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Hand Rearing Palm Cockatoos, Probosciger aterrimus – Part 1

Palm Cockatoo
It is not easy for a single species to stand out among a group of birds as spectacular as the cockatoos, but the striking palm cockatoo does so quite handily. At nearly 30 inches in length and with a 30-inch wingspan, this giant among cockatoos approaches the hyacinth macaw, Andorhynchus hyacinthus, the largest of the world’s 350+ species of parrot-like birds, in size. Its jet black feathers are set off by powdery gray down and highlighted by brilliant red cheek patches. Adding to the air of imposing size, the head is topped by a crest of long feathers and the beak is massive. Today I would like to tell you about my involvement with the first large group of palm cockatoos brought into this country and to discuss some of this magnificent creature’s unique characteristics.

But first, if I may, a bit more about what distinguishes this bird from the approximately 20 other species belonging to the family Cacatuidae, the cockatoos (all of which are members of the order Psittaciformes, along with parrots, lories and macaws). Palm cockatoos, also known as black palm cockatoos or goliath aratoos, are the only tropical rain forest-adapted members of their family — the rest being more at home in dry, often sparsely vegetative habitats. They are native to northern Australia’s Cape York Peninsula, New Guinea, Aru Island and smaller neighboring islands. Three subspecies have been identified, with New Guinea’s P. a. goliath being the largest.

Although this bird is unique among cockatoos in many ways, perhaps its most distinguishing feature is tool use — a phenomenon quite rare among birds in general. Most likely as an adaptation to a thickly forested habitat where sound travels poorly, palm cockatoos beat sticks and large nuts against hollow trees when communicating with others of their kind. This behavior, known as “drumming”, is repeated anywhere from 2 to over 100 times, and creates quite a racket. In fact, “palms” seem prone to odd modes of self-expression — when frightened, rather than hissing in typical cockatoo fashion, they stamp their feet!

Palm cockatoos are also unusual in possessing bare patches on the cheeks. The skin on these patches varies in color from dull red to bright crimson, depending on the bird’s mood, stress level, health and other factors of which we are as yet unaware. The face patch can also be covered with feathers during communication displays. The maxillary, or upper beak, is twice the size of that of its largest relative (its genus name, Probosciger, alludes to the beak). Extraordinarily powerful, this impressive structure assists the bird in securing its diet of large nuts (in captivity, even Brazil nuts pose no problem), seeds, fruits and leaf buds. The lower beak meets the upper only at the tip, leaving the mouth always slightly open. Unlike other cockatoos, which forage in large flocks, “palms” feed singly, in pairs, or in groups of up to 7 in number. Pairs return to their territories in the evening, but roost separately.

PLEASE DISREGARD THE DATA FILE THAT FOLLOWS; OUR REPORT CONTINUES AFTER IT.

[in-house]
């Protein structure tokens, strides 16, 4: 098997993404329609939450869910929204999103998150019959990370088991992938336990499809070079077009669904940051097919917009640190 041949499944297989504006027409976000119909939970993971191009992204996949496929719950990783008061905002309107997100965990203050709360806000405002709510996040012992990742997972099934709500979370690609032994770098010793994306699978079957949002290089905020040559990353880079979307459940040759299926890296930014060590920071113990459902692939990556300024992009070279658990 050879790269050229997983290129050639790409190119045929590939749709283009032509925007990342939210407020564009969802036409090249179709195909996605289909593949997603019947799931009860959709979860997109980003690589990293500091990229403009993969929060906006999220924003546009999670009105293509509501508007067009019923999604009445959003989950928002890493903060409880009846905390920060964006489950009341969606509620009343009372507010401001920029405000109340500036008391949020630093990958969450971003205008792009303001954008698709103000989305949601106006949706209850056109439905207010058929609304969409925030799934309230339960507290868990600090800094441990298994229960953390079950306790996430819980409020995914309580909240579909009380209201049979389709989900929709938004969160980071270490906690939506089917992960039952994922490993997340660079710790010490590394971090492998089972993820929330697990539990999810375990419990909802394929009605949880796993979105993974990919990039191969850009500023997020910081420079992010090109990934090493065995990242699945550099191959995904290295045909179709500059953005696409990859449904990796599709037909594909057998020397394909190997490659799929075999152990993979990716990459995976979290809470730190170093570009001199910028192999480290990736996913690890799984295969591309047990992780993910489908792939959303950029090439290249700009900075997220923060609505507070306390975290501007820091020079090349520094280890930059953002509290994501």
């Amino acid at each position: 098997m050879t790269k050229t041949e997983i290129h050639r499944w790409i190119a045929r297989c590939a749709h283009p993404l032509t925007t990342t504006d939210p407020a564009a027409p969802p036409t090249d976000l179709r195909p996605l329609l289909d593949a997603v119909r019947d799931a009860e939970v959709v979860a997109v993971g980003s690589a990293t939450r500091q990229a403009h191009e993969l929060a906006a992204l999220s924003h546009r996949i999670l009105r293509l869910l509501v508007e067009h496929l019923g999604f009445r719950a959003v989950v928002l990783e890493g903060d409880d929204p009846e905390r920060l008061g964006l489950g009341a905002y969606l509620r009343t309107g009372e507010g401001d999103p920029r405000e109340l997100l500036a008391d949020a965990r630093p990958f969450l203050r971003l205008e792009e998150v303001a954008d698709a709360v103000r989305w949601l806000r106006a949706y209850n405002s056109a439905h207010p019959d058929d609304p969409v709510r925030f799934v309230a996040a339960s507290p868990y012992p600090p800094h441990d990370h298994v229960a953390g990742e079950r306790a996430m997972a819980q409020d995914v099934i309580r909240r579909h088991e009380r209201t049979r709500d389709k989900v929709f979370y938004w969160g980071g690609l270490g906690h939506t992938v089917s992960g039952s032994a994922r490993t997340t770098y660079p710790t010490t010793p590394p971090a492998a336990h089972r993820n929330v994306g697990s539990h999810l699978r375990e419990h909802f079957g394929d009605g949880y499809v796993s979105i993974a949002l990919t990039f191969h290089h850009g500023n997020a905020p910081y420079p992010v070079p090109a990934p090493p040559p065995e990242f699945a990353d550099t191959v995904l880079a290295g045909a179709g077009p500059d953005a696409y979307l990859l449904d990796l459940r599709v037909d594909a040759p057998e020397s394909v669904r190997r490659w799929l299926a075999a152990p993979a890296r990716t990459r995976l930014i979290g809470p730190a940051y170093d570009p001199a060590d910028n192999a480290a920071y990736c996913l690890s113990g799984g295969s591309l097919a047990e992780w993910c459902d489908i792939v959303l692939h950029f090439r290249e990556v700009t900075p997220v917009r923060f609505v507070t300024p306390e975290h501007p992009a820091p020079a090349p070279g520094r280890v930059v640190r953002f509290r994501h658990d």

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About Frank Indiviglio

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I believe that I was born with an intense interest in animals, as neither I nor any of my family can recall a time when I was not fascinated by creatures large and small. One might imagine this to be an unfortunate set of circumstances for a person born and raised in the Bronx, but, in actuality, quite the opposite was true. Most importantly, my family encouraged both my interest and the extensive menagerie that sprung from it. My mother and grandmother somehow found ways to cope with the skunks, flying squirrels, octopus, caimans and countless other odd creatures that routinely arrived un-announced at our front door. Assisting in hand-feeding hatchling praying mantises and in eradicating hoards of mosquitoes (I once thought I had discovered “fresh-water brine shrimp” and stocked my tanks with thousands of mosquito larvae!) became second nature to them. My mother went on to become a serious naturalist, and has helped thousands learn about wildlife in her 16 years as a volunteer at the Bronx Zoo. My grandfather actively conspired in my zoo-buildings efforts, regularly appearing with chipmunks, boa constrictors, turtles rescued from the Fulton Fish Market and, especially, unusual marine creatures. It was his passion for seahorses that led me to write a book about them years later. Thank you very much, for a complete biography of my experience click here.
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